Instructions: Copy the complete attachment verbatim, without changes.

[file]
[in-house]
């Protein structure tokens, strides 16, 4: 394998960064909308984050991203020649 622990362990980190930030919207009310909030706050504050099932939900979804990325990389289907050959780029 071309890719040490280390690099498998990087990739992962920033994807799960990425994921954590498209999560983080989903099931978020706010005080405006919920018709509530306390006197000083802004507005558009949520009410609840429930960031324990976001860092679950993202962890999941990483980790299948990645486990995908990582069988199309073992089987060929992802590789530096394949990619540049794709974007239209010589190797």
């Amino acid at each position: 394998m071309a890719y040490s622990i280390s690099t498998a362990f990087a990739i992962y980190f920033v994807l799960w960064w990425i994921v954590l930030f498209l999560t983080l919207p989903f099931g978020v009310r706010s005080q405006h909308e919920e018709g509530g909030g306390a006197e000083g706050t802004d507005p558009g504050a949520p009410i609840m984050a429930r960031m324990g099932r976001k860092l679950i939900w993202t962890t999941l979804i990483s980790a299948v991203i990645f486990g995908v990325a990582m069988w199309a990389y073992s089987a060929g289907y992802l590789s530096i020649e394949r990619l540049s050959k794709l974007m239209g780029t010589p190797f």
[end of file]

[in-house]
């Protein structure tokens, strides 16, 4: 394998960064909308984050991203020649 622990362990980190930030919207009310909030706050504050099932939900979804990325990389289907050959780029 071309890719040490280390690099498998990087990739992962920033994807799960990425994921954590498209999560983080989903099931978020706010005080405006919920018709509530306390006197000083802004507005558009949520009410609840429930960031324990976001860092679950993202962890999941990483980790299948990645486990995908990582069988199309073992089987060929992802590789530096394949990619540049794709974007239209010589190797």
């Amino acid at each position: 394998m071309a890719y040490s622990i280390s690099t498998a362990f990087a990739i992962y980190f920033v994807l799960w960064w990425i994921v954590l930030f498209l999560t983080l919207p989903f099931g978020v009310r706010s005080q405006h909308e919920e018709g509530g909030g306390a006197e000083g706050t802004d507005p558009g504050a949520p009410i609840m984050a429930r960031m324990g099932r976001k860092l679950i939900w993202t962890t999941l979804i990483s980790a299948v991203i990645f486990g995908v990325a990582m069988w199309a990389y073992s089987a060929g289907y992802l590789s530096i020649e394949r990619l540049s050959k794709l974007m239209g780029t010589p190797f």